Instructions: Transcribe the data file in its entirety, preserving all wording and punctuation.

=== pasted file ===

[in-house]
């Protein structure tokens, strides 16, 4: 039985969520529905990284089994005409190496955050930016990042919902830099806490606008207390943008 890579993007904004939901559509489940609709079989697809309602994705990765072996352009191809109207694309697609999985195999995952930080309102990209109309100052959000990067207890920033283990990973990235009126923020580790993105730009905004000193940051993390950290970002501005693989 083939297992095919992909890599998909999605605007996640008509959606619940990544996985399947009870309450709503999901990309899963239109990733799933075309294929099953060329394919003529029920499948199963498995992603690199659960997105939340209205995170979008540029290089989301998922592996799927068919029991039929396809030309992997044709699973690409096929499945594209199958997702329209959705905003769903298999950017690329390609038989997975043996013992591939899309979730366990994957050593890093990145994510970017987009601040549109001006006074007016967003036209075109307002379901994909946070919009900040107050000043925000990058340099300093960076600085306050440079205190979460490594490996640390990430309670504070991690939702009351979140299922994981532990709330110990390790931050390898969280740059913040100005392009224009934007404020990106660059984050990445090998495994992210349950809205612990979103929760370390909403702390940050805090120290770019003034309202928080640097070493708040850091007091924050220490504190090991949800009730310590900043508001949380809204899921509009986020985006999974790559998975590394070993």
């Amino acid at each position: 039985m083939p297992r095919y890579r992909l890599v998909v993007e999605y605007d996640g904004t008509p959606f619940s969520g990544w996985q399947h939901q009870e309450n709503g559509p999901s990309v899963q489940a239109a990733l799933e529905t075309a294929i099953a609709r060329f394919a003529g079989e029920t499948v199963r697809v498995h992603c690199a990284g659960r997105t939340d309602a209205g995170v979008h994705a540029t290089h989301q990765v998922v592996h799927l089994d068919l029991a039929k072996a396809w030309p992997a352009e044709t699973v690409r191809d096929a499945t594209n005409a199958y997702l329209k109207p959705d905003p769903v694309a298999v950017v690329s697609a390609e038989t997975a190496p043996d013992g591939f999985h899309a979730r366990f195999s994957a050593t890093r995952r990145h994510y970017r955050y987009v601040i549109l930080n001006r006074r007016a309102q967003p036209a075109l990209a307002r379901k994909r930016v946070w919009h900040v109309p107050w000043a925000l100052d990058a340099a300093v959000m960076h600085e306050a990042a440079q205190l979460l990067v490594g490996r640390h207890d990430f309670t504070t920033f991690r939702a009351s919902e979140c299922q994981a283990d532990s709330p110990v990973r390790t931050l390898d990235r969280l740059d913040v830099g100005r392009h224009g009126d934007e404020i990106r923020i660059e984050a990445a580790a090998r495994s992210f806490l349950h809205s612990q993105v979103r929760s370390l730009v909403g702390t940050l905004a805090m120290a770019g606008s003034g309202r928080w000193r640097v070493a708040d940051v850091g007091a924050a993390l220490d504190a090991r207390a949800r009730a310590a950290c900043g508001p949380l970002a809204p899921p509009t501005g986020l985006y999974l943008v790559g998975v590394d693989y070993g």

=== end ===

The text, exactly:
[in-house]
């Protein structure tokens, strides 16, 4: 039985969520529905990284089994005409190496955050930016990042919902830099806490606008207390943008 890579993007904004939901559509489940609709079989697809309602994705990765072996352009191809109207694309697609999985195999995952930080309102990209109309100052959000990067207890920033283990990973990235009126923020580790993105730009905004000193940051993390950290970002501005693989 083939297992095919992909890599998909999605605007996640008509959606619940990544996985399947009870309450709503999901990309899963239109990733799933075309294929099953060329394919003529029920499948199963498995992603690199659960997105939340209205995170979008540029290089989301998922592996799927068919029991039929396809030309992997044709699973690409096929499945594209199958997702329209959705905003769903298999950017690329390609038989997975043996013992591939899309979730366990994957050593890093990145994510970017987009601040549109001006006074007016967003036209075109307002379901994909946070919009900040107050000043925000990058340099300093960076600085306050440079205190979460490594490996640390990430309670504070991690939702009351979140299922994981532990709330110990390790931050390898969280740059913040100005392009224009934007404020990106660059984050990445090998495994992210349950809205612990979103929760370390909403702390940050805090120290770019003034309202928080640097070493708040850091007091924050220490504190090991949800009730310590900043508001949380809204899921509009986020985006999974790559998975590394070993």
């Amino acid at each position: 039985m083939p297992r095919y890579r992909l890599v998909v993007e999605y605007d996640g904004t008509p959606f619940s969520g990544w996985q399947h939901q009870e309450n709503g559509p999901s990309v899963q489940a239109a990733l799933e529905t075309a294929i099953a609709r060329f394919a003529g079989e029920t499948v199963r697809v498995h992603c690199a990284g659960r997105t939340d309602a209205g995170v979008h994705a540029t290089h989301q990765v998922v592996h799927l089994d068919l029991a039929k072996a396809w030309p992997a352009e044709t699973v690409r191809d096929a499945t594209n005409a199958y997702l329209k109207p959705d905003p769903v694309a298999v950017v690329s697609a390609e038989t997975a190496p043996d013992g591939f999985h899309a979730r366990f195999s994957a050593t890093r995952r990145h994510y970017r955050y987009v601040i549109l930080n001006r006074r007016a309102q967003p036209a075109l990209a307002r379901k994909r930016v946070w919009h900040v109309p107050w000043a925000l100052d990058a340099a300093v959000m960076h600085e306050a990042a440079q205190l979460l990067v490594g490996r640390h207890d990430f309670t504070t920033f991690r939702a009351s919902e979140c299922q994981a283990d532990s709330p110990v990973r390790t931050l390898d990235r969280l740059d913040v830099g100005r392009h224009g009126d934007e404020i990106r923020i660059e984050a990445a580790a090998r495994s992210f806490l349950h809205s612990q993105v979103r929760s370390l730009v909403g702390t940050l905004a805090m120290a770019g606008s003034g309202r928080w000193r640097v070493a708040d940051v850091g007091a924050a993390l220490d504190a090991r207390a949800r009730a310590a950290c900043g508001p949380l970002a809204p899921p509009t501005g986020l985006y999974l943008v790559g998975v590394d693989y070993g």